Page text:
How to treat Powdery Mildew
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Powdery Mildew is a very common and easily recognizable fungal disease. It is important to treat it before it gets out of hand as it can be fatal to weaker plants.
Powdery Mildew is the collective name of several different species of fungi. They all have their own narrow range of host plants but present the same signs and symptoms. For example, Rose powdery mildew spreads only to other roses and Begonia powdery mildew only spreads to other begonias.
Powdery mildew infects the surfaces of the leaves, stems, flowers and sometimes fruits of the plant. A powdery mildew infection can be fatal to stressed and weak plants if left untreated. More established plants that are grown in good conditions are better able to handle a light infection without any major damage.
The spores of powdery mildew are air-borne and spread most quickly in humid environments. Unlike most other types of fungi, however, these have a high water content which enables them to continue spreading even during dry conditions.
Weakened plants are more susceptible to infection from fungi and other pests and plant diseases. For example, a plant that is exposed to drought will be more at risk of being infected with powdery mildew, especially if it's fluctuating between being heavily watered and being allowed to dry out too much.
Signs to look out for are:
Dust-like, light-colored, white or gray spots or patches. - Often on leaves, stems and/or new growth. This may be confused for dust or dirt at first, but if you wipe it away, it'll come back. This is the most common and distinctive symptom, but your plant may also show:
Withering and drying leaves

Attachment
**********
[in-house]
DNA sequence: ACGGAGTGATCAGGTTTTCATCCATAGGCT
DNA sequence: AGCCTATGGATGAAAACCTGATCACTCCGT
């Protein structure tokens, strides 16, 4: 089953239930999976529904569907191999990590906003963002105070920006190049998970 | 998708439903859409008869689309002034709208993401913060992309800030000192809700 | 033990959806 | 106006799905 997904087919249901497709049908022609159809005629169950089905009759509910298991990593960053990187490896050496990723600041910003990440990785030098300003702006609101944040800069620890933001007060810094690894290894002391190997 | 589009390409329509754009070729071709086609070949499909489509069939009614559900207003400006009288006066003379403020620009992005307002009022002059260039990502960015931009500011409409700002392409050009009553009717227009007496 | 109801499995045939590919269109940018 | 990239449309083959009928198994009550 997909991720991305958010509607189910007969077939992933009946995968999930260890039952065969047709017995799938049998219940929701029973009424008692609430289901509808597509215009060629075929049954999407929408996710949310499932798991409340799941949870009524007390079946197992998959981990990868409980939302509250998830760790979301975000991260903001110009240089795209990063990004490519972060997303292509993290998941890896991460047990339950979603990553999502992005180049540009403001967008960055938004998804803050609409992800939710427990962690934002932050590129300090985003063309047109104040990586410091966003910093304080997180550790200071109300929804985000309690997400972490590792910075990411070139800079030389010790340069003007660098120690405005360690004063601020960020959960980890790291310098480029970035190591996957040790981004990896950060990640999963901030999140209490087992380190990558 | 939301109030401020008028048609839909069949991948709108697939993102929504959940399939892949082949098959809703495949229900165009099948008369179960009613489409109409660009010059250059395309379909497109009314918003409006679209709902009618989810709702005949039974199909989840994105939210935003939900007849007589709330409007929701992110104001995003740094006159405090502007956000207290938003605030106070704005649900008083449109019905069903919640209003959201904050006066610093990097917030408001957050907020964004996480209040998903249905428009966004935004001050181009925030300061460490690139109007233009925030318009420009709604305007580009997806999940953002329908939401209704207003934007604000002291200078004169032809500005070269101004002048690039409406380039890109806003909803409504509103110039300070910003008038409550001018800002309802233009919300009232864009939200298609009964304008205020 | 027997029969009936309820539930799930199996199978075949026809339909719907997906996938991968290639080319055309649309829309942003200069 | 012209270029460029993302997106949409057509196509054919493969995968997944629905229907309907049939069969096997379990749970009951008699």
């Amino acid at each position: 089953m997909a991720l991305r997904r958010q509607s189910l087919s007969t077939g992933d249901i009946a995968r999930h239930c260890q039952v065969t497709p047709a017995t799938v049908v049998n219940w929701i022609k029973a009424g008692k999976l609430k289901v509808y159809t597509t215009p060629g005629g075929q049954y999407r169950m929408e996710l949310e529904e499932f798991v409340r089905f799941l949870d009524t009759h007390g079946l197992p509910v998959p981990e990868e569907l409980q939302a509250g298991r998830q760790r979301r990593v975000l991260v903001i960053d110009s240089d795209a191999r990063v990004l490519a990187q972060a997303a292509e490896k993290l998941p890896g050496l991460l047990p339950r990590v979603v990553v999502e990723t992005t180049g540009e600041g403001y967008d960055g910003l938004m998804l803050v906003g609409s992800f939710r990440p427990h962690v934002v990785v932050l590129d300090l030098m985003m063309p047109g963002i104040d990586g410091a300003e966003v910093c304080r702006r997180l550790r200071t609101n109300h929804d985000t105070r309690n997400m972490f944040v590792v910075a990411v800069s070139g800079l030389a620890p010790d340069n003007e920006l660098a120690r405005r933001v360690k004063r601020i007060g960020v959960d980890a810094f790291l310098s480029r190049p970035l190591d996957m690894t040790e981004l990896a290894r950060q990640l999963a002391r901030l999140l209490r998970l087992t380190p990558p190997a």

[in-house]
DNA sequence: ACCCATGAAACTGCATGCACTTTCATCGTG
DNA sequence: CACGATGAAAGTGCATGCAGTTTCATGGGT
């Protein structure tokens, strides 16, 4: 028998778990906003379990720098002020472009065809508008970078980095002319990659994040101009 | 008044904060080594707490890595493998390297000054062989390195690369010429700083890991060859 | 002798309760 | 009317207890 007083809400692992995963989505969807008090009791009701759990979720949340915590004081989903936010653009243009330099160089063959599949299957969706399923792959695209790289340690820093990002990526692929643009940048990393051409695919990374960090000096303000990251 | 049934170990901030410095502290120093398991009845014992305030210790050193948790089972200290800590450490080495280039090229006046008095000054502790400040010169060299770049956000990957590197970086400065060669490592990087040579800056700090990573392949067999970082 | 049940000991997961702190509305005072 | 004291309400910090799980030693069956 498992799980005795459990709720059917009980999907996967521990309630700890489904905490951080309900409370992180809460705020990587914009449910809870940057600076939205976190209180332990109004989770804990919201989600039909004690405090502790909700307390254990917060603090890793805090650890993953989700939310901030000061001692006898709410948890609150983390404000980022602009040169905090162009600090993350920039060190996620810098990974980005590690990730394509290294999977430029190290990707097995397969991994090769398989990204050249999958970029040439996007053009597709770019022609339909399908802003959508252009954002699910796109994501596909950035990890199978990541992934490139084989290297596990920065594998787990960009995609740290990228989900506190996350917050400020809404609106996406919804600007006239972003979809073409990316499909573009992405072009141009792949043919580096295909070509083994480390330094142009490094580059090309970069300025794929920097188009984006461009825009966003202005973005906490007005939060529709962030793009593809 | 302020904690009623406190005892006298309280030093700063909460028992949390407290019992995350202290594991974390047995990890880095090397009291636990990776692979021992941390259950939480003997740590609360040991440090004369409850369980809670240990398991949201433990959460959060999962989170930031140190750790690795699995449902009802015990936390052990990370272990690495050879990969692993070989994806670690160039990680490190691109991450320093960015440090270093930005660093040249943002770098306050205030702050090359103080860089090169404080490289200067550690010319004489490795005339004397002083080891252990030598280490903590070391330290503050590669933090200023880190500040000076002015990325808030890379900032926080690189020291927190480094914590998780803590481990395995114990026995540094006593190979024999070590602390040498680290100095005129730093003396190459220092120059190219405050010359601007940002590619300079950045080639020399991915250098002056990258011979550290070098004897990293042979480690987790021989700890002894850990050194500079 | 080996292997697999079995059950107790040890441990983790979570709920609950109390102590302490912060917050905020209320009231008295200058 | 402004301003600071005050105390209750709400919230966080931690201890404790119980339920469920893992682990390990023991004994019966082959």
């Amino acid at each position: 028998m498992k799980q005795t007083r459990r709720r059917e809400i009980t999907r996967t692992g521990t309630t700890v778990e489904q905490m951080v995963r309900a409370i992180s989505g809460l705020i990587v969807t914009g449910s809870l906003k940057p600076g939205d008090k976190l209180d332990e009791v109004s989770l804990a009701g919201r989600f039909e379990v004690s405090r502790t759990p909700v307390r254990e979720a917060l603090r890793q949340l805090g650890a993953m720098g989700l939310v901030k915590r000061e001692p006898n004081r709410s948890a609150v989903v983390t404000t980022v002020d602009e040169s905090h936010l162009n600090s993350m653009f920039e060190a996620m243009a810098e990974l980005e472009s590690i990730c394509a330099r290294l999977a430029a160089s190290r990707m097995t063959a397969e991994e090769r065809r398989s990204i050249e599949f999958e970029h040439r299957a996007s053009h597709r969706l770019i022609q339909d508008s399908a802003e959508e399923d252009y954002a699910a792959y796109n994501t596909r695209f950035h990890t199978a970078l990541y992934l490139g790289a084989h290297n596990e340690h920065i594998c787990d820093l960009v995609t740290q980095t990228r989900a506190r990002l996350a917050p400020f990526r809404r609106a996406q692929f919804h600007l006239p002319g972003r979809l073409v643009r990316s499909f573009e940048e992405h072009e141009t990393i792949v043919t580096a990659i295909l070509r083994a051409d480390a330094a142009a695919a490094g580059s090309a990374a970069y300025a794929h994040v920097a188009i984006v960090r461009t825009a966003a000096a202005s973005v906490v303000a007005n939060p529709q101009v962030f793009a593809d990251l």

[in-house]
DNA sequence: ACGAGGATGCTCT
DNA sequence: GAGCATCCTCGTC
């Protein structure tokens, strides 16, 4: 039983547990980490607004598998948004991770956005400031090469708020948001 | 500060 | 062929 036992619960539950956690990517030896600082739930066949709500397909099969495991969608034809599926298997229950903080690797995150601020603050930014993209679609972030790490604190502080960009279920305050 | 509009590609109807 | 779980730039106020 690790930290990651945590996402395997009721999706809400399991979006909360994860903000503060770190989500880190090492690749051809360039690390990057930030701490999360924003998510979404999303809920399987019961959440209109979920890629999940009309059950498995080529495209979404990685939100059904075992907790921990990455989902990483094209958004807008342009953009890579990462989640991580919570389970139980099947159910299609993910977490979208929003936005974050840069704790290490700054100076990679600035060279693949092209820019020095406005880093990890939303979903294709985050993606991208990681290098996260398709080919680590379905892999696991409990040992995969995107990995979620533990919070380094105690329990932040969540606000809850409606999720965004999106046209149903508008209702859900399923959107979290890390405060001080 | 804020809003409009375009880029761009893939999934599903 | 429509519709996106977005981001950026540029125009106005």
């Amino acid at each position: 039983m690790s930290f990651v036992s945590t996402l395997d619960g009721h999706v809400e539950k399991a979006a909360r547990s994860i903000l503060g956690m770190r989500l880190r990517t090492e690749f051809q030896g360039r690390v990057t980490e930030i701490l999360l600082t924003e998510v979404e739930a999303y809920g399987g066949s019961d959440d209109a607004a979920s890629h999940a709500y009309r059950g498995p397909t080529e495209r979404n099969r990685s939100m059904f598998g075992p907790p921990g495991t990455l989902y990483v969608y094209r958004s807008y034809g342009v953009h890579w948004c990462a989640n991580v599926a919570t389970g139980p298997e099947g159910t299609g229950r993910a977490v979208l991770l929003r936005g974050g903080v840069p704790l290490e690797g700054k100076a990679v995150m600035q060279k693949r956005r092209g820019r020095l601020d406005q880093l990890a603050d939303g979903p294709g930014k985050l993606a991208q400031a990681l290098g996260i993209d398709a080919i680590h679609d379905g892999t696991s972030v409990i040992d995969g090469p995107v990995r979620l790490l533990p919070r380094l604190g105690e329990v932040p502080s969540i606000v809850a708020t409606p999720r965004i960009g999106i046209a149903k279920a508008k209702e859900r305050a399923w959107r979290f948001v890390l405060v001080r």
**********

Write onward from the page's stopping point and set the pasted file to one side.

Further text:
Disfigured leaves and new growth
WHAT TO DO NOW
Check all the nearby plants within the same genus or family as the infected plant.
If the damage is only moderate, remove and prune off badly affected leaves and parts of the plant.
If the damage is more severe, it may be difficult to treat the plant - try to remove all infected material and dispose of it to help stop the spread.
Consider using a fungicide. There are several good ones on the market, and some are even organic.
If you're looking for a DIY method, spray the plant with a baking soda mixture: 1 tbsp of baking soda, 1/2 tsp of liquid soap, 1 gallon of water (try spraying on a small area of the plant first).
Follow the instructions on the product you're using. If you aren't using a specific product you should repeat the treatment once a week for at least 4 weeks and then continue if necessary.
- Note that some plants, especially their flowers, can react badly to fungicides, oils or soaps, so test it on a smaller area of the plant first and treat your plant carefully. Always avoid direct sunlight after application as it can otherwise burn the plant.
HOW CAN I PREVENT THIS FROM HAPPENING AGAIN?
Avoid growing plants indoors if they aren't suitable to the indoor environment.
Always check any plant before bringing them home so they are healthy and not infected with any fungi or pests.
Avoid exposing your plants to excessive drought or to imbalanced watering.
Repot your plants before they get pot bound.
Try to choose plants that are specifically bred to be resistant to powdery mildew. For example, cucumbers are particularly susceptible to powdery mildew, but you can buy varieties that are more resistant than others.
During hot, dry seasons it can be beneficial to avoid watering your plants during the evenings as it will increase the humidity which can benefit the powdery mildew.
Supply your plants with good air flow.
WHEN IS POWDERY MILDEW MOST PREVALENT? Powdery mildew goes into dormancy during colder seasons and then starts to spread and grow during spring to early summer, when the days are beginning to get warmer. Because of this, it’s a good idea to keep an eye on your plants during this time - check them regularly for early signs to try and stop it from spreading.
WHICH PLANTS ARE MORE PRONE TO POWDERY MILDEW INFECTION? There are several different species of powdery mildew that has become specialized for different types of plants. Some are more prone to infection than others. Here's a few examples of plants that are more known to get powdery mildew
All types of Cucumbers, Melons and Squash plants
Jade plants and Echeverias
Herbs such as Parsley, Mint and Rosemary